Irish Prepared for Physical Cardinal

Fierce battles at the line of scrimmage again expected as Stanford makes its biennial trip to South Bend.

In a bygone era, Stanford's form of football -- brutish, and in the eye of the football lifer, beautiful -- was the norm.

Line 'em up, knock 'em down. Repeat. Only the strong survived.

But the late 1990s influx of a horizontal passing game and shotgun-spread attacks resulted in the need for an acquisition of spacial playmakers -- on both sides of scrimmage. The power game as the chief means of offensive transport became the exception rather than the rule.

For senior Irish linebacker Joe Schmidt, those days of yore are sorely missed.

"I know, it is strange," said Schmidt of the reality that Stanford's style is no longer prevalent in the college game. "I love doing it. That's ball. That's old school, getting in a fight. Downhill, it's a linebackers game. It's an O-Line/D-Line game. A fight in the trenches, and we love that. It's a mindset we like to have. Obviously they do too. It should be fun."

It's only fun when both teams are unleashing haymakers, as was the case in both 2012 and 2013 when Stanford and Notre Dame battled to one-score margins, splitting the home-and-home pair. The Irish won the former in overtime, a college football classic. The Cardinal prevailed in the latter, a senior day celebration in Palo Alto last fall in which the undermanned, 16-point underdog Irish took their hosts to the final gun, falling 27-21.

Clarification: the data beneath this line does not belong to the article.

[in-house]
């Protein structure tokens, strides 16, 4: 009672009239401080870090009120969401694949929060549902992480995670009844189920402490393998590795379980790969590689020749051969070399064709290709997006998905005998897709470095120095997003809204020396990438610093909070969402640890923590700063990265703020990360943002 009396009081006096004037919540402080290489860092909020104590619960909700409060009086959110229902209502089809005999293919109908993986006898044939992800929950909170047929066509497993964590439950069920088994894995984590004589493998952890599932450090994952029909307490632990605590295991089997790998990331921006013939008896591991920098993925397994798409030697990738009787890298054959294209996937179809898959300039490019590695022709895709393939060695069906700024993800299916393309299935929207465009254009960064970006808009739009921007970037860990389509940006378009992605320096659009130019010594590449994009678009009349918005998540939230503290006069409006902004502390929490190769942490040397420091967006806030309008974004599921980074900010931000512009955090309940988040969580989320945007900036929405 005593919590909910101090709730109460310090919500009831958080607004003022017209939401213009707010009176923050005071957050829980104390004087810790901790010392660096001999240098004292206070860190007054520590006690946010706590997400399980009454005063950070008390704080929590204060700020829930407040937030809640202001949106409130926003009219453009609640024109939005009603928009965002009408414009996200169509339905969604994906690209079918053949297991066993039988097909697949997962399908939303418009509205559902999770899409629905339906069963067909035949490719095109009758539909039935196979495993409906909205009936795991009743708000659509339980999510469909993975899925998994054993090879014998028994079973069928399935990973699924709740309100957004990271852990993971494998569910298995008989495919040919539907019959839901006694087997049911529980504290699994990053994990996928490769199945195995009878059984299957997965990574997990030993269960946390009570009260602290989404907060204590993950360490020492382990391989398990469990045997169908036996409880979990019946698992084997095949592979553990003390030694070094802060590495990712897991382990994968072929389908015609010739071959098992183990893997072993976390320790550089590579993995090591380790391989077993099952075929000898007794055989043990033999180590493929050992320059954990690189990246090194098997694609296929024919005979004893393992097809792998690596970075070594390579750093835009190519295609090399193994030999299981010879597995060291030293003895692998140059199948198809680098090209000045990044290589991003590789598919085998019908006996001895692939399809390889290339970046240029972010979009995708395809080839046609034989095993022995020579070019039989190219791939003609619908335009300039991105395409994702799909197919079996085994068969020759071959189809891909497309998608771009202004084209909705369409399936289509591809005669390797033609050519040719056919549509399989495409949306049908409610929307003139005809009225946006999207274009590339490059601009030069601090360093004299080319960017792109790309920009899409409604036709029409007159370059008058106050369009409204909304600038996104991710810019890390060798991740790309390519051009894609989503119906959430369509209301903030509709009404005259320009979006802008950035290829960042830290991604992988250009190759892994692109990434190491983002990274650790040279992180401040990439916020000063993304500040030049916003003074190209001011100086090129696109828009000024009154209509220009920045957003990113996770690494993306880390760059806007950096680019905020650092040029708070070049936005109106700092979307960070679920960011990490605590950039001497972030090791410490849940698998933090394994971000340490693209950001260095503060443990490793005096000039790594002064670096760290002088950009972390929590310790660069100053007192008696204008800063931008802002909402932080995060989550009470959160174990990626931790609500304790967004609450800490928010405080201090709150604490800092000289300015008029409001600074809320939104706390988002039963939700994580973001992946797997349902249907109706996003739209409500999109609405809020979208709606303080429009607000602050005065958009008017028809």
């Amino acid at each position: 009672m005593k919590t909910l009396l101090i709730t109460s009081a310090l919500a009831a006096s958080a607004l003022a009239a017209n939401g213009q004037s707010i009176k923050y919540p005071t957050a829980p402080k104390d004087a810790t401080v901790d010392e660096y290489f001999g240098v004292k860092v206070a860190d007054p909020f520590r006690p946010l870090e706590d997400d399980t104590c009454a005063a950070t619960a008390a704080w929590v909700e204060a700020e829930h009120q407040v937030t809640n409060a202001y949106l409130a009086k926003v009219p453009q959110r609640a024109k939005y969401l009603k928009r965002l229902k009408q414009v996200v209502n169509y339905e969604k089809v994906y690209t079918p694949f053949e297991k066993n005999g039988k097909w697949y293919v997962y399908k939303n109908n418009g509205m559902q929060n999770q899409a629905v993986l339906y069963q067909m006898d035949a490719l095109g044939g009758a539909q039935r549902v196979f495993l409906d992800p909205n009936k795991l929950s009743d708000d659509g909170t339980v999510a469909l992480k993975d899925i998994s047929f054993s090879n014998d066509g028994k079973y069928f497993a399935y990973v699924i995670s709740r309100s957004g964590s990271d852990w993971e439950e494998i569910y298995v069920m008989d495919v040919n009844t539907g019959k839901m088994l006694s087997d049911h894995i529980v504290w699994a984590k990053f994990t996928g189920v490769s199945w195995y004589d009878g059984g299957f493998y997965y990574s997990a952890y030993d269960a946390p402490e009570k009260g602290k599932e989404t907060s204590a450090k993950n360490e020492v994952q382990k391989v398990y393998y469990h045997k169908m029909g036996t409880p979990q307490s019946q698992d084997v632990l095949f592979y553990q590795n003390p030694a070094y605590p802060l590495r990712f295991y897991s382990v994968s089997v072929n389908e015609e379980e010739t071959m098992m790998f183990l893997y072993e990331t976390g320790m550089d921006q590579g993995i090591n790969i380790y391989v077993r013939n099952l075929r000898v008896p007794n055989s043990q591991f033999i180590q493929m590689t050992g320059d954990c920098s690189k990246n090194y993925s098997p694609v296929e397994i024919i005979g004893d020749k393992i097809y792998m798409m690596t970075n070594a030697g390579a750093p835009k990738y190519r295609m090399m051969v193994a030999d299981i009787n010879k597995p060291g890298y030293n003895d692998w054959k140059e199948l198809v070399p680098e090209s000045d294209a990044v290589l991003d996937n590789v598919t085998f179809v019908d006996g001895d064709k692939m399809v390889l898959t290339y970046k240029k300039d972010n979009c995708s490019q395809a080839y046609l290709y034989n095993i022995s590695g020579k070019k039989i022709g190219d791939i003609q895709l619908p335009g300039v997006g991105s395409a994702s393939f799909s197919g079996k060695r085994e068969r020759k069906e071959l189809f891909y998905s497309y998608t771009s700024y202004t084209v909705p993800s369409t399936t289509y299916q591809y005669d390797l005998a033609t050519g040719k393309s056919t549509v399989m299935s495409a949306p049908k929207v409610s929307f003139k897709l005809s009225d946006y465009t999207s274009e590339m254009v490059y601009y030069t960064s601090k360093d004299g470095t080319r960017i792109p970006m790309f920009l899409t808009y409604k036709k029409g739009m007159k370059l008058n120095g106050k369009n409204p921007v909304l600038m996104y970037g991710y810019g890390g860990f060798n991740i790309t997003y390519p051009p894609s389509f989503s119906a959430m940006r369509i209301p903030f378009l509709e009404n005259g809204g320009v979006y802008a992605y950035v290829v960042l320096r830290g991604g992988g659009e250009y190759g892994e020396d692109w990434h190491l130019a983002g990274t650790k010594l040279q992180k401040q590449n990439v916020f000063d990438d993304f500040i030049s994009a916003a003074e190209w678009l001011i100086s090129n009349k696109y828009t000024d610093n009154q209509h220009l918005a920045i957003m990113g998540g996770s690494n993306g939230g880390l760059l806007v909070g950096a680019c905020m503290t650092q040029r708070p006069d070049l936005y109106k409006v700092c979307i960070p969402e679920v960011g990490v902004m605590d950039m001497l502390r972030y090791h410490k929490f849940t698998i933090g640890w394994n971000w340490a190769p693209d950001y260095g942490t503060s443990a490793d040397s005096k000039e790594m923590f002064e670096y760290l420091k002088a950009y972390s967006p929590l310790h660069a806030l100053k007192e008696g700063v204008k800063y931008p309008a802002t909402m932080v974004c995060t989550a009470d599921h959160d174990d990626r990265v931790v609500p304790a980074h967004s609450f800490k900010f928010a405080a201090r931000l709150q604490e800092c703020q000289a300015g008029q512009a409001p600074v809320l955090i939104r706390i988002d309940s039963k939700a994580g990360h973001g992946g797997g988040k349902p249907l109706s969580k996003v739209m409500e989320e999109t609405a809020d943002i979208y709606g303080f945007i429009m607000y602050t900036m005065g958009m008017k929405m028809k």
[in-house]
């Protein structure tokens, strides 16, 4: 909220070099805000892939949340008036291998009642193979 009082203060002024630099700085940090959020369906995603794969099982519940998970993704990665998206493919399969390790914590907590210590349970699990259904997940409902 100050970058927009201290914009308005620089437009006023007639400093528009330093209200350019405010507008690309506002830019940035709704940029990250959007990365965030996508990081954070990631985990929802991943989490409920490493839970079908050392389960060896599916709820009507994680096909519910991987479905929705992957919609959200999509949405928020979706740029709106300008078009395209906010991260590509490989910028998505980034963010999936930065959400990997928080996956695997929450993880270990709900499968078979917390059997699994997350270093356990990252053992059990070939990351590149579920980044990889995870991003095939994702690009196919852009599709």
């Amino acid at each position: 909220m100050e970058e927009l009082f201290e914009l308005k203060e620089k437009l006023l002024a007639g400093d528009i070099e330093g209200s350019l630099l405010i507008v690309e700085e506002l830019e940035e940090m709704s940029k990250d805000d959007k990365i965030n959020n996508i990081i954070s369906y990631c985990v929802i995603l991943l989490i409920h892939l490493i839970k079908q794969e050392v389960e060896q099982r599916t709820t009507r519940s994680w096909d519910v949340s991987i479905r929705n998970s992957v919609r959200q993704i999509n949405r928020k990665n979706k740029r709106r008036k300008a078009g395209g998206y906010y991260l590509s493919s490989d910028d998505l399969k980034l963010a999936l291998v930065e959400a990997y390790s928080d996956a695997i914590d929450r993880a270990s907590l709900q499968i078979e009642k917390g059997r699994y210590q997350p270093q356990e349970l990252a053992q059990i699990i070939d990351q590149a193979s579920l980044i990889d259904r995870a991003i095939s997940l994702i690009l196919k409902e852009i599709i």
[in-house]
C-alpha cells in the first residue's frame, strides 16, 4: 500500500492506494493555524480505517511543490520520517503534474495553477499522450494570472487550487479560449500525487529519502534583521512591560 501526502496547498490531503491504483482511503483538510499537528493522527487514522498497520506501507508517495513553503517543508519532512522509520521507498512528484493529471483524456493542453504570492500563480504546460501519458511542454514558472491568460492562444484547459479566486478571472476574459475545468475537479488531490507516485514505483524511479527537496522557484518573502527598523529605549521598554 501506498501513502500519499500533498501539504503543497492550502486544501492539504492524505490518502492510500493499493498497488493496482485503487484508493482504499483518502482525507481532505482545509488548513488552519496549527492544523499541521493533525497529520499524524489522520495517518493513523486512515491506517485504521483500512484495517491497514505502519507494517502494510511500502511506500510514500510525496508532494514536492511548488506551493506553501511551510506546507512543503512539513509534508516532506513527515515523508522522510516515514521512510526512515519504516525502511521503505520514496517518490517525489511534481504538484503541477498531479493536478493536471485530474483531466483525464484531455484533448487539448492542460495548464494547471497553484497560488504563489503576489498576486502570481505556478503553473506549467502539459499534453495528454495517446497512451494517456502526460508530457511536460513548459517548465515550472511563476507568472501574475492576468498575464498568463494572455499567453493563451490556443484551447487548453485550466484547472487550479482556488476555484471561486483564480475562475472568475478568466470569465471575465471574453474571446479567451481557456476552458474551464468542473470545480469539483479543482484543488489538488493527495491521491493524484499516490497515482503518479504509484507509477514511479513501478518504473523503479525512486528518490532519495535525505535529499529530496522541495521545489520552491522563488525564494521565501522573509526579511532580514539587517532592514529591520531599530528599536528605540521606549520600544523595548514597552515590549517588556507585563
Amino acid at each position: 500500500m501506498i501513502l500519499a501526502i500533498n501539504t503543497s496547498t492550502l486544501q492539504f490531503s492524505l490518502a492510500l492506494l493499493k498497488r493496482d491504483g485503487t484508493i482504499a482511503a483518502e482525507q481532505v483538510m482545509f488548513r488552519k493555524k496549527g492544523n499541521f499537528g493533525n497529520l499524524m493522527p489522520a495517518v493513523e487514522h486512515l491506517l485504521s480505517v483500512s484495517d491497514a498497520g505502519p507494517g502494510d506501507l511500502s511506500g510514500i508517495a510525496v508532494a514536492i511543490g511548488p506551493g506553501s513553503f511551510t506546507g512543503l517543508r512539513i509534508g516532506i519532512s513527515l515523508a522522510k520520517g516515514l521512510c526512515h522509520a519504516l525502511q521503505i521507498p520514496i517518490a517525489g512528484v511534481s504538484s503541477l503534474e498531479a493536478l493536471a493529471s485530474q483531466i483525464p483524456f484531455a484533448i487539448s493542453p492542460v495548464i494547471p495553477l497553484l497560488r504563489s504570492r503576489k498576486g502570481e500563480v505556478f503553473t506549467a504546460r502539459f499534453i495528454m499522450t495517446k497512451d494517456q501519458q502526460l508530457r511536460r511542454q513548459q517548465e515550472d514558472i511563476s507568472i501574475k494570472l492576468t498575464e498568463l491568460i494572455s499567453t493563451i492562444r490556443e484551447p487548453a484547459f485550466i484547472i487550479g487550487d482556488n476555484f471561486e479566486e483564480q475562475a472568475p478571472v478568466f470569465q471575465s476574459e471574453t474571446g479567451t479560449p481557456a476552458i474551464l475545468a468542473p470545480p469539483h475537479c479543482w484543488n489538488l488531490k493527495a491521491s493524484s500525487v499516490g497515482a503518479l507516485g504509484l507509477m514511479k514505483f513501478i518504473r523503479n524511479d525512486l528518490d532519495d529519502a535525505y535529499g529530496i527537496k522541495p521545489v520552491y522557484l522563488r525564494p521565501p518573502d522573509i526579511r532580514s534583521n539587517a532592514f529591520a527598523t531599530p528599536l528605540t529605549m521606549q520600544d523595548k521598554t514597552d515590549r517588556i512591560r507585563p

Total combined rushing attempts in those contests: 159 -- Stanford registered a whopping 91 of them.

"We all understand that Stanford is a physical and smart team. They're going to try to pound you," said sophomore linebacker Jaylon Smith. "It's a mindset, we expect it, but also look forward to it.

"Last year I was a freshman and it was Stanford week and so many guys were talking about it. I really didn't understand (why) until I went through it. Luckily they prepared me for it during the week."

"You're not going to get hit with a pillow, you're going to get hit with a sledgehammer every single play."

Yes, the team and program that prides itself on treating each week with identical razor-sharp focus likewise understands there's something different about facing the Cardinal.

"We approach every game the same, but in the back of your mind, you know it's going to be tougher," said senior left guard Nick Martin. "But I love these games. It's fun football. Not a lot of (fancy) stuff, just one-on-one, let's grind it out, and let's hit each other."

Of late, Stanford has hit the Irish more than vice versa, holding the Notre Dame rushing attack to fewer than 65 yards in three of the last four outings. The only exception? 2012, an Irish victory in which head coach Brian Kelly worked in 44 rushes for 150 rushing yards. The total from that rain-soaked South Bend Saturday is just 15 short of the combined rushing yardage accumulation for the Irish in the 2010 (44 yards), 2011 (57 yards), and 2013 (64 yards) meetings.